1986 | 29 min
by Alanis Obomsawin
Richard Cardinal: Cry from a Diary of a Metis Child is a loving tribute to the memory of a sensitive, articulate young man who finally ran out of hope. Richard committed suicide at seventeen years of age. The film is based on his diary. To hear his words is to share the profound loneliness and suffering of another human being. It is also to be touched by the strength and courage with which a young boy endured a nightmarish life of brutality, neglect and indifference.
Richard was four when he and seven siblings were removed from their parents’ care. Except for sporadic contacts with one brother and a sister, he never saw his family again. His diary expresses how he longed to be reunited with them. In death, Richard received the attention that so eluded him in life; special efforts were made to bring the family together for his funeral.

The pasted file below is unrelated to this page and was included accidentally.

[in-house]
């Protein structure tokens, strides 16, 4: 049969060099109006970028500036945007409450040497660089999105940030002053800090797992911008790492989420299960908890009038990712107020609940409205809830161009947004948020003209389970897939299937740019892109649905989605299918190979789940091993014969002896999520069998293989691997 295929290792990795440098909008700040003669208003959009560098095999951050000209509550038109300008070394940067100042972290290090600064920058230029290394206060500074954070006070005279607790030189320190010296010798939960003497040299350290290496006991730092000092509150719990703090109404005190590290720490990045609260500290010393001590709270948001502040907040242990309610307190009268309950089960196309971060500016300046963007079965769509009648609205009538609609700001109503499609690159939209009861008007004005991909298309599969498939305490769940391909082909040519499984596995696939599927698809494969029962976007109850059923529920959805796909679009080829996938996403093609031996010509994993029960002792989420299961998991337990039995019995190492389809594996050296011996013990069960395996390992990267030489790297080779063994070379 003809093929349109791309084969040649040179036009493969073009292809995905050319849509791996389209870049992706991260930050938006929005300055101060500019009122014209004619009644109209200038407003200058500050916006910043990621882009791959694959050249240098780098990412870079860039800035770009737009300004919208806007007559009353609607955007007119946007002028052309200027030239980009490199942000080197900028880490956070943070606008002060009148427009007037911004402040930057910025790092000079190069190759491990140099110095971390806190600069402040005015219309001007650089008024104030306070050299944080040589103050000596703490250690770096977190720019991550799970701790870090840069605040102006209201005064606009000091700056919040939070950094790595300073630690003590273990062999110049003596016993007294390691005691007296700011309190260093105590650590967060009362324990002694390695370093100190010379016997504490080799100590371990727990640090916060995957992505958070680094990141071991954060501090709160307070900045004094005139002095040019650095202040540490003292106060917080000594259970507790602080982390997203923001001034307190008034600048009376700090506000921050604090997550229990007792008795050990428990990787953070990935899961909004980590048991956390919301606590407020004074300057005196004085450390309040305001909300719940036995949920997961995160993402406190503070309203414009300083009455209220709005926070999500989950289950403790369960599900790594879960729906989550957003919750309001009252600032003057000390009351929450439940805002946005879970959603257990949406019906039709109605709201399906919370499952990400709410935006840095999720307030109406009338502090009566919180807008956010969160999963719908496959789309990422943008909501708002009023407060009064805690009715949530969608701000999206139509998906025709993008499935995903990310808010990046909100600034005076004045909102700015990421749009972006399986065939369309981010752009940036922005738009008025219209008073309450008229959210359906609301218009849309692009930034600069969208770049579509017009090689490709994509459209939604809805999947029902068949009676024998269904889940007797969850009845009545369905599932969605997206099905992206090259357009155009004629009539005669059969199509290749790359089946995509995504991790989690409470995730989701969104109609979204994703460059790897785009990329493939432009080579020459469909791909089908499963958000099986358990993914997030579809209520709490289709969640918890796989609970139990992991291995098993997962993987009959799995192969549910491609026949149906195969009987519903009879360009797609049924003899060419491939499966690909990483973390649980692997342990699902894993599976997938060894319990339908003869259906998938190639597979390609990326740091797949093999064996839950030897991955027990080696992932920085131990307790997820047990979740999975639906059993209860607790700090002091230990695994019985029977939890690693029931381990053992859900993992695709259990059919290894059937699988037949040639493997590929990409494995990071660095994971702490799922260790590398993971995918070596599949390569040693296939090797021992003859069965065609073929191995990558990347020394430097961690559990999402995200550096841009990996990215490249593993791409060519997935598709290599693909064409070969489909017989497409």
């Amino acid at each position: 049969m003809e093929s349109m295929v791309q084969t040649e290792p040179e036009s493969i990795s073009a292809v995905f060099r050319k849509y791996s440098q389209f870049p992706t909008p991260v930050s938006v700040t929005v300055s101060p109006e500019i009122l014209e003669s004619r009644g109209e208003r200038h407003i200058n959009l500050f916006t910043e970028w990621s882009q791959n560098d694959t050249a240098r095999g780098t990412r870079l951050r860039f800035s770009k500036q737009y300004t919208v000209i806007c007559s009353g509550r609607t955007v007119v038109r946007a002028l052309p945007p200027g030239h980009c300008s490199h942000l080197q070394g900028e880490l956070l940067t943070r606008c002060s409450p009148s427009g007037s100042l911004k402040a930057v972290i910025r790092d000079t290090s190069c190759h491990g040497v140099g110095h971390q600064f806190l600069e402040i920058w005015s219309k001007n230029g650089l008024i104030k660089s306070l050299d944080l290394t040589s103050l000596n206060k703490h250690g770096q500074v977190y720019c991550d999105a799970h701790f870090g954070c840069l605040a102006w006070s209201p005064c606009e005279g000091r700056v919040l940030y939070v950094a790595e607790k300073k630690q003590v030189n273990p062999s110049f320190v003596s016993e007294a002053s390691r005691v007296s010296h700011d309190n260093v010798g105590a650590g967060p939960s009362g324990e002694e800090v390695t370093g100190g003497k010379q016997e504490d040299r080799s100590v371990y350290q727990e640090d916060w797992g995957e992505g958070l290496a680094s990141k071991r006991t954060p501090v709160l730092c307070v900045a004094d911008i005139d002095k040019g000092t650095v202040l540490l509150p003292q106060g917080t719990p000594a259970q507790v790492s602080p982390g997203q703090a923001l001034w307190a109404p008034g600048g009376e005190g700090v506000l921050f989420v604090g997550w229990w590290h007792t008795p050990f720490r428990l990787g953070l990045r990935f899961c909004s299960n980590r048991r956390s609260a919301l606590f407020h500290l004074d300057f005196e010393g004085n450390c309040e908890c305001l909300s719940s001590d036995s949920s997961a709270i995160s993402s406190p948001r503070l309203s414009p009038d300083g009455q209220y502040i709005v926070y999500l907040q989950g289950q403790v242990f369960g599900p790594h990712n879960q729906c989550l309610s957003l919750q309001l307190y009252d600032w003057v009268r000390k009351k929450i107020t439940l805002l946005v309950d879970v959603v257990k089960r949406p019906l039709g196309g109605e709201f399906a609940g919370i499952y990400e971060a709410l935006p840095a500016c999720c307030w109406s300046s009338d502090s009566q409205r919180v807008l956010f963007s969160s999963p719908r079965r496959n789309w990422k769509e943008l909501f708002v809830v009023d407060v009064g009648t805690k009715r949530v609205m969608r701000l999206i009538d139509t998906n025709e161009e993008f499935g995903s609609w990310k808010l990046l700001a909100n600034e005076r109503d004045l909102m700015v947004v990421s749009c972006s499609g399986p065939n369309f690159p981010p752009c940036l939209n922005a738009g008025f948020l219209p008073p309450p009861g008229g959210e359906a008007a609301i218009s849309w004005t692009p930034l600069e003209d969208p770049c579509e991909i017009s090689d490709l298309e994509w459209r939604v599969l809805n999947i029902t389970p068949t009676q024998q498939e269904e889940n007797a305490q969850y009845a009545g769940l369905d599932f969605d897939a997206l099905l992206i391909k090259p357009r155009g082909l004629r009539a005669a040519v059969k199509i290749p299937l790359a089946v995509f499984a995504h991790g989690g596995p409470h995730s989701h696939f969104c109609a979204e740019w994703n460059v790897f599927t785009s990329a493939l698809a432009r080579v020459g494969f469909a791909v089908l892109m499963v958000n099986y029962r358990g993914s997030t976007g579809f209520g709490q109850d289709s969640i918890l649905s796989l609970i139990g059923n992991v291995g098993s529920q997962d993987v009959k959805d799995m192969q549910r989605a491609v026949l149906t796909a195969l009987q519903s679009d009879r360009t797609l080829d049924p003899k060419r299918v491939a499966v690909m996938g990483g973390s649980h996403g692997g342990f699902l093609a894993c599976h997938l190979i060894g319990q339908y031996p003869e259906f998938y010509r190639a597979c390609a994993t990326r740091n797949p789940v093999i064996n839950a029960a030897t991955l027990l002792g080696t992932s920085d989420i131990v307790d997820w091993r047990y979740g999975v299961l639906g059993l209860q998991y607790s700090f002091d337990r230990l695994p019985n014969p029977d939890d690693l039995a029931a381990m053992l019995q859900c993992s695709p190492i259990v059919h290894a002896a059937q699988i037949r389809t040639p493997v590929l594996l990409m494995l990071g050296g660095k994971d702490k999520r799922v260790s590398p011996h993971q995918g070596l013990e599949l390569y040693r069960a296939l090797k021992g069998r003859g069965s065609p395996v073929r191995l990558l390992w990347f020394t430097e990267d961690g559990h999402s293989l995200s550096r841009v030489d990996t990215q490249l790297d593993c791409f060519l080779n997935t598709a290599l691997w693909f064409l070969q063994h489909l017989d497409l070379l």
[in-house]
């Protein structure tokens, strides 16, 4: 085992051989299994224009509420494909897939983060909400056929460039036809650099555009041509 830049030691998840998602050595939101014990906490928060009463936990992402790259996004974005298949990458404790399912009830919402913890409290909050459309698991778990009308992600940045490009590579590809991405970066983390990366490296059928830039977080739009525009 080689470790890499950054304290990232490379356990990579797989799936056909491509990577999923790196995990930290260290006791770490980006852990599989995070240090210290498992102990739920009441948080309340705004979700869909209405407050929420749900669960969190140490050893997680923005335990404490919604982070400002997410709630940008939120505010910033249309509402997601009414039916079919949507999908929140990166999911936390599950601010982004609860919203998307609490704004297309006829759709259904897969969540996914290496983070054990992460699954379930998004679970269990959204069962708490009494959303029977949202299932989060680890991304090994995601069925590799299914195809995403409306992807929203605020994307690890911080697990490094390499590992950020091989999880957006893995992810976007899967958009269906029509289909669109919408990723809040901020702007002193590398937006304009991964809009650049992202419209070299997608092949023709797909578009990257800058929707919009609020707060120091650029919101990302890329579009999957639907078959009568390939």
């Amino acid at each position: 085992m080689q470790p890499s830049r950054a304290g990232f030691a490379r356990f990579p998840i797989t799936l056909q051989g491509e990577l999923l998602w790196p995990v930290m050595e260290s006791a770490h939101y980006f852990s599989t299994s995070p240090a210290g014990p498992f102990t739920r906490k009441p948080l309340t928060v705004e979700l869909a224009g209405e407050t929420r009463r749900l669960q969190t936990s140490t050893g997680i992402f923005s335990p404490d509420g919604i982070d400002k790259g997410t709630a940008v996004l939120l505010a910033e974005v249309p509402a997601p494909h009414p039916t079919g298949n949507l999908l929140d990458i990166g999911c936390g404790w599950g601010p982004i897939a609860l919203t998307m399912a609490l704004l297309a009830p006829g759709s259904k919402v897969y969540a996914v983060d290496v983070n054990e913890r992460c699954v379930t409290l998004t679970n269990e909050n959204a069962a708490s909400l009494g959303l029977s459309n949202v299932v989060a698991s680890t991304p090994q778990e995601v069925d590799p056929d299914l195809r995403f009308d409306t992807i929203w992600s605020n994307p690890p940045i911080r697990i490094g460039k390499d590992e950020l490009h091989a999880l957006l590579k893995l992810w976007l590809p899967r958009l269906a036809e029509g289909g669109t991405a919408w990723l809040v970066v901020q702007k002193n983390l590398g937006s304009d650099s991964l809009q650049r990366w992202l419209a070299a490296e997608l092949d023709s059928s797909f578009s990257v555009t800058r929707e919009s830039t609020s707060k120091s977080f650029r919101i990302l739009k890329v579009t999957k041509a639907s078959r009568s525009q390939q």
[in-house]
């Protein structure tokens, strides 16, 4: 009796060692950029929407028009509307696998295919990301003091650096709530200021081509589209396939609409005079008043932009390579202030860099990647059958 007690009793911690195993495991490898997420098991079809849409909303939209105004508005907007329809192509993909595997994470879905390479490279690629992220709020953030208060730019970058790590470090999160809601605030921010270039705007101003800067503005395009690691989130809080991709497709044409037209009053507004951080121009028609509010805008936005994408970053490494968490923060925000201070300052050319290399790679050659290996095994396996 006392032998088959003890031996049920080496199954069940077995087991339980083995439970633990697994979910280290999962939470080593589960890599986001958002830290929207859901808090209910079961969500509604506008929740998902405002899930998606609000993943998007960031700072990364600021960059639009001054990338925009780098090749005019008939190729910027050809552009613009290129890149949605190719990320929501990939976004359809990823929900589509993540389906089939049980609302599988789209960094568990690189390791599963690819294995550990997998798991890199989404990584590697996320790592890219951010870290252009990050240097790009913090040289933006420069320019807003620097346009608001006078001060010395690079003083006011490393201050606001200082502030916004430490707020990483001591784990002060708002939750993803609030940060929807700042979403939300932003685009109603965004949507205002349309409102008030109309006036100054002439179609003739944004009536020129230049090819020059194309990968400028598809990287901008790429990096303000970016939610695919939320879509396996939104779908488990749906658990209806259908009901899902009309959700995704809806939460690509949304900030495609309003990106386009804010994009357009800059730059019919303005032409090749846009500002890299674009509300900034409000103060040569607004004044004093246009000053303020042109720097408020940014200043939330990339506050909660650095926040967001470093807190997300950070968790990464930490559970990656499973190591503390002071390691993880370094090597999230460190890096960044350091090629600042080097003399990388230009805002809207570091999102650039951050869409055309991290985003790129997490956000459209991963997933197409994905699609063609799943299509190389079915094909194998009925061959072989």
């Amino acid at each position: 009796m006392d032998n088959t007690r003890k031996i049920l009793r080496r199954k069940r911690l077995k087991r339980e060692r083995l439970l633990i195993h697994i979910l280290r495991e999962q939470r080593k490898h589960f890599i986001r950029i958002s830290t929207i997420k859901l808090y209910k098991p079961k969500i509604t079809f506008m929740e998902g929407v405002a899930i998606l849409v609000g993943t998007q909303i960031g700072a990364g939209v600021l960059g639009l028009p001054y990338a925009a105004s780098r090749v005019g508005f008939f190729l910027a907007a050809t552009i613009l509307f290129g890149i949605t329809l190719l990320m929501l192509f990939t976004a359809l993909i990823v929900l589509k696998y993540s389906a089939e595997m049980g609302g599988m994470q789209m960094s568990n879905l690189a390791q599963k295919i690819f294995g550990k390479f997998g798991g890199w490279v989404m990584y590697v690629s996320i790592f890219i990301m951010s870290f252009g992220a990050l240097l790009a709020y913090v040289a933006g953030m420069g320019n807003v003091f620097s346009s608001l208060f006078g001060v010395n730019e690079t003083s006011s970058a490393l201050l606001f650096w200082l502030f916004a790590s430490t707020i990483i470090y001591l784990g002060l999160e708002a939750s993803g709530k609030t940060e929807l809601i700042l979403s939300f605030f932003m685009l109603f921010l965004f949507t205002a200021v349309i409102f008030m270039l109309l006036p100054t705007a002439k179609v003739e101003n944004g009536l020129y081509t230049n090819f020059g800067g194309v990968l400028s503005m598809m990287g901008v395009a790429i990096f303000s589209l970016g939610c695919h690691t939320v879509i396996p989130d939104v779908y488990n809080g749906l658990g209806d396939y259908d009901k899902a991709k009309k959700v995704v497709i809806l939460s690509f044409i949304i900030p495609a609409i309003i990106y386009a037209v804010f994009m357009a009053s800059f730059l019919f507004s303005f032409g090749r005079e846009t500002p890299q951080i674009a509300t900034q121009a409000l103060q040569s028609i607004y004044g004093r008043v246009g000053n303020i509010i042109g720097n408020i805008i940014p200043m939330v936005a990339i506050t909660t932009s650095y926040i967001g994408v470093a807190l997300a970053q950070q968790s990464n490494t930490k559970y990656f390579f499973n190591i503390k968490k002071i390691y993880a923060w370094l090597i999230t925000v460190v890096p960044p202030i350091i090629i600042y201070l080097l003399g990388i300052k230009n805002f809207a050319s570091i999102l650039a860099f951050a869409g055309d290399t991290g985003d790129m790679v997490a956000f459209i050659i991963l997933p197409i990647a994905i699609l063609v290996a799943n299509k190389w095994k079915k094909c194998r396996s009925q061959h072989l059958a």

By the time he died, Richard Cardinal had lived in twenty-eight foster homes, group homes, shelters and lockups throughout Alberta. He might have been just another statistic, “just another dead Indian,” were it not for his diary and his last foster parents, who refused to let his death go unremarked. Their efforts resulted in a judicial inquiry that had far-reaching consequences, prompting changes in child-welfare administration. For the first time, it was acknowledged that native people are quite capable of caring for their own children. As a result, numerous tribes are now administering their own social services. The new Alberta Welfare Act is, in part, Richard Cardinal’s legacy.